It’s been widely believed that wild wolf packs are ruled by ‘alpha wolves.’ Really, packs are more like families.
For generations, it’s been standard for the head of a wild wolf pack to be called its “alpha male.” In science and in popular language, the term gained hold in the imagination to mean much more than its original definition. “Alpha male” became a figure of speech to describe someone who towered over their peers, stirred fear in their competitors, and succeeded in life through ferocity.
Too bad it’s been wrong all along.
As a term, it first appeared in a 1947 study – of unrelated wolves in captivity. Then, in 1970, the term was used in an influential textbook, The Wolf, as the latest word in natural sciences on pack behavior. However, one rather large oversight led to the misperception that all wolves were in a constant struggle to secure dominance and mating rights.
For a thoughtful story of an outcast wolf in search of a new pack, check out A Wolf’s Journey on MagellanTV.
Wolf Behavior Is Different in the Wild
When Rudolph Schenkel published his 1947 paper Expressions Studies on Wolves, he didn’t differentiate between wolf behavior in captivity and in the wild. In fact, the study of wolves in the wild was rare until tracking and observation technology improved in the 1960s and ’70s.
In the 1970s, field researchers quickly realized that the myth of wild wolf pack alpha males was a bust. It’s not how wolves behave in nature. Rather, wolf packs act more like human families. Most packs have a mated couple at the head, and the remainder of the pack consists of their own pups, in various stages of development. There are no brutal demonstrations of force – sinew and blood sacrificed to claim the alpha role. It’s really just Mom, Dad, and the kids, and it’s been that way ever since wolves and dogs began their great evolutionary shift about 16,000 years ago.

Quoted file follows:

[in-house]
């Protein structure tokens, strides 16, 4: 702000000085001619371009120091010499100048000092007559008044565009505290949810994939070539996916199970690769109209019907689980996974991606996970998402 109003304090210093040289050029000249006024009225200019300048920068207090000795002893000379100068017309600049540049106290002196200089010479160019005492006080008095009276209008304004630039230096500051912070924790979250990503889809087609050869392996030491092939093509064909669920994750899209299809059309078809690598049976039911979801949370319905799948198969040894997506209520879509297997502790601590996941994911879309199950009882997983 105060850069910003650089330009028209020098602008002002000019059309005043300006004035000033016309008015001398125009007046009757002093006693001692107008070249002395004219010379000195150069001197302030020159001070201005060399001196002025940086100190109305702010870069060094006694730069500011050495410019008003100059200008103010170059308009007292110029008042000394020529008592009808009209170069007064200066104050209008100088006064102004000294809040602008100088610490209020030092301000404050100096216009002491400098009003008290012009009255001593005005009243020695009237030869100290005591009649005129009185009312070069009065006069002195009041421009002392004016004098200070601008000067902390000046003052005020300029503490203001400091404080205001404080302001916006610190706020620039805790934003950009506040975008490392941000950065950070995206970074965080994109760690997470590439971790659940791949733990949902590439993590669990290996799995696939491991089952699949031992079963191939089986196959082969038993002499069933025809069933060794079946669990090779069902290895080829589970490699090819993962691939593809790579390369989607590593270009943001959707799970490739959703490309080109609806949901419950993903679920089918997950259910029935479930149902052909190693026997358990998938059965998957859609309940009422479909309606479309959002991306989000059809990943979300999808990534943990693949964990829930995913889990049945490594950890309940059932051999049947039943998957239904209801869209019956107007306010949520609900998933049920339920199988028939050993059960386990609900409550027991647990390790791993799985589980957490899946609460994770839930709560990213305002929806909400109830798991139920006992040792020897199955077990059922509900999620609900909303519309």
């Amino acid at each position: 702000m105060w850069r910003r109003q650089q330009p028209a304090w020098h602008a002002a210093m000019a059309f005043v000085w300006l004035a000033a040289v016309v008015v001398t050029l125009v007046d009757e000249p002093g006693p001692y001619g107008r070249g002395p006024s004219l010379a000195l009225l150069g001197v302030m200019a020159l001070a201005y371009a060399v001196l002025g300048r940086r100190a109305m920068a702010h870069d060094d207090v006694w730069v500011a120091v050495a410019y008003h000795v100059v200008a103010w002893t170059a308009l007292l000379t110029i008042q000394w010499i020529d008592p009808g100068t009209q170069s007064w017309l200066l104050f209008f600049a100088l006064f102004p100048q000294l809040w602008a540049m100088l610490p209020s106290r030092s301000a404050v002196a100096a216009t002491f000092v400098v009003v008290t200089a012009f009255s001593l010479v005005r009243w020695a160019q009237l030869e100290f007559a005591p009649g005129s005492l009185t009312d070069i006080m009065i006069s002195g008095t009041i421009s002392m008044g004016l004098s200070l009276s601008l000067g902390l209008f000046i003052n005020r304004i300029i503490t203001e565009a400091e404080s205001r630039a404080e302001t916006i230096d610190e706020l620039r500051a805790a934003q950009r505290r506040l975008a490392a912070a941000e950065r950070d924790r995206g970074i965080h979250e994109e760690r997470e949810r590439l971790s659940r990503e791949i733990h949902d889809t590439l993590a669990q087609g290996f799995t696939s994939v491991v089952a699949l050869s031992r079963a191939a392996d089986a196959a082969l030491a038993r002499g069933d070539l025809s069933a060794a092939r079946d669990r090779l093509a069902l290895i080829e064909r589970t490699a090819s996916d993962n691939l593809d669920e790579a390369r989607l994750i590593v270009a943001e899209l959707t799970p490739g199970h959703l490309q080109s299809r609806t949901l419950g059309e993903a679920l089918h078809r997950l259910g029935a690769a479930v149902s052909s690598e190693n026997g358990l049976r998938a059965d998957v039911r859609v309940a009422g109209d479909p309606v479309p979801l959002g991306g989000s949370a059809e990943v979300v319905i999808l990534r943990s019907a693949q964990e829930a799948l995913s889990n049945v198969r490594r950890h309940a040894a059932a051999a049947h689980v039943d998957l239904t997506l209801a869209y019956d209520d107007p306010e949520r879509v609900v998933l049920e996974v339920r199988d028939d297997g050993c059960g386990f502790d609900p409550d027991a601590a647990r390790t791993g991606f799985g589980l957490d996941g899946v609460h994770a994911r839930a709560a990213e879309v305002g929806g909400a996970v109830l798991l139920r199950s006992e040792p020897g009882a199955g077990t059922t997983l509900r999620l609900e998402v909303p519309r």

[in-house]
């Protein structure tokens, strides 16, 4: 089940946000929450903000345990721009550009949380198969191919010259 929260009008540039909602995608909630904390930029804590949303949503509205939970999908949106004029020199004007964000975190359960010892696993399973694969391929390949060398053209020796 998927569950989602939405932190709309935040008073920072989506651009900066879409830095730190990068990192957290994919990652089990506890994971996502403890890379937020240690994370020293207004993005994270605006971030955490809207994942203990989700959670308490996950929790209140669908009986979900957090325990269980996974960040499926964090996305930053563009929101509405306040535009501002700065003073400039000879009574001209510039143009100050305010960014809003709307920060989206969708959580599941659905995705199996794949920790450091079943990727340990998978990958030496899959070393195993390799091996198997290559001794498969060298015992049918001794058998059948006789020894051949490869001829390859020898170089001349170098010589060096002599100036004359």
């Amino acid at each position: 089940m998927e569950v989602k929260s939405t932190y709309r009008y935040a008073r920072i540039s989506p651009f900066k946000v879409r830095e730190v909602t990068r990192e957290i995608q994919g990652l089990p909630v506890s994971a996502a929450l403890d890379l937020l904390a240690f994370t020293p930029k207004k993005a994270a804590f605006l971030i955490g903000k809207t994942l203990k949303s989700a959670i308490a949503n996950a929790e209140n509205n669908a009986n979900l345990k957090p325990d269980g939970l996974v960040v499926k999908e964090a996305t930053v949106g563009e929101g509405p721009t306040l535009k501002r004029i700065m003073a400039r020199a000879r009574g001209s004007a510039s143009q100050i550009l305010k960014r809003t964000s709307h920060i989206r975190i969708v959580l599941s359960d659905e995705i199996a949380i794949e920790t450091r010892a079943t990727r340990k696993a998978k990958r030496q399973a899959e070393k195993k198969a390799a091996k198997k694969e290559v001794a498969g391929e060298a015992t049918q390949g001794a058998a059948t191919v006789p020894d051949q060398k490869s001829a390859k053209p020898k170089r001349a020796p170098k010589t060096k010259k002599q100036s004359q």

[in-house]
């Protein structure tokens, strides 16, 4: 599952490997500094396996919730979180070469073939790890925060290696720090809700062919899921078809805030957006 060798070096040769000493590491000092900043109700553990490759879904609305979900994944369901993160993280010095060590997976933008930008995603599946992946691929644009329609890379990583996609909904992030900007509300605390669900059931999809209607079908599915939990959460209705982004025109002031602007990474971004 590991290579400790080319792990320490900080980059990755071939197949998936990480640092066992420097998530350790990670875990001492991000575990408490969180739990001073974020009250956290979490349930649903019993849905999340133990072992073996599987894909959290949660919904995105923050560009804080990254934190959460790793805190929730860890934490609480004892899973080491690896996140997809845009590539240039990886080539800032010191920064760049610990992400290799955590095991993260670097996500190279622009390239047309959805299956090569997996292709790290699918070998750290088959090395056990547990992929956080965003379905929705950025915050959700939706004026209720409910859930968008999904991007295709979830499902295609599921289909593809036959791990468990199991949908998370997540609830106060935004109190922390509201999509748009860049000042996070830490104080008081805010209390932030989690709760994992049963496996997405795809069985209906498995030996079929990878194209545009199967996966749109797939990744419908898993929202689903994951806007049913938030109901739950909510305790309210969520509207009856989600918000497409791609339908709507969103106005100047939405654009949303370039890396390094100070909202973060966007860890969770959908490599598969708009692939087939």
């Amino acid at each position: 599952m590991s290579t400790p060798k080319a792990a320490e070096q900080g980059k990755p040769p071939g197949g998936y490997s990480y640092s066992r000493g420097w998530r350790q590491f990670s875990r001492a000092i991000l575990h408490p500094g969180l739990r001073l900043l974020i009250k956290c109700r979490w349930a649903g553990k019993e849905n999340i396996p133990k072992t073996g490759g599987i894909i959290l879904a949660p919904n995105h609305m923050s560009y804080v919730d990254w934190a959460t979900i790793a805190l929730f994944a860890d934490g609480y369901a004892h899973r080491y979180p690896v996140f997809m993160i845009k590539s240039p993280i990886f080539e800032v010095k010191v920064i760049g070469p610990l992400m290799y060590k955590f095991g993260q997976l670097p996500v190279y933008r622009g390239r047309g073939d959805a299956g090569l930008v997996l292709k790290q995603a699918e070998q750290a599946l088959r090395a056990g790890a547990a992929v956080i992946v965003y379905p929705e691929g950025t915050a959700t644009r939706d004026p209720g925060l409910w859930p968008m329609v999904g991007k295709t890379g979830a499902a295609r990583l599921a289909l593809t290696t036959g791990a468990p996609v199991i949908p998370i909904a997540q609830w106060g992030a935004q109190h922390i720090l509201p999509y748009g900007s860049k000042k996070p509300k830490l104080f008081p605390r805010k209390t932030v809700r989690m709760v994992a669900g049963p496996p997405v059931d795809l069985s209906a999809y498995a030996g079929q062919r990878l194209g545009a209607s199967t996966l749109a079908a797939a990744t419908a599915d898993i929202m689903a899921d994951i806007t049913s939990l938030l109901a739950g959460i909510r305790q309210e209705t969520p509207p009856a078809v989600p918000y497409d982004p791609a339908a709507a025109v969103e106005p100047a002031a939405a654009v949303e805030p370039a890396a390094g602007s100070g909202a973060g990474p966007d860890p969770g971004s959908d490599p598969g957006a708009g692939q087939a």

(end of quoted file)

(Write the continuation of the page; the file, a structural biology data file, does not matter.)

(Credit: bettys4240, via Adobe Stock)
In wild wolf packs, Mom and Dad hunt for the benefit of the family. If food is scarce, the family ensures that the youngest are fed, then the parents, then the older pups of up to two or three years, who are learning how to fend for themselves and establish their own family unit.
Ensuring the Future Wellness of the Pack
It’s important to protect the natural spaces where wild wolf packs range so that their populations may thrive. Organizations that are devoted to wolves’ well-being are great sources of information on what individuals can do to get involved in restoring and maintaining wolf habitat. Some of these nonprofit organizations include the International Wolf Center and Defenders of Wildlife, where you can learn about the important work being done in the wild to protect the mighty wolf and its way of life.
Title Image Source: Adobe Stock (licensed)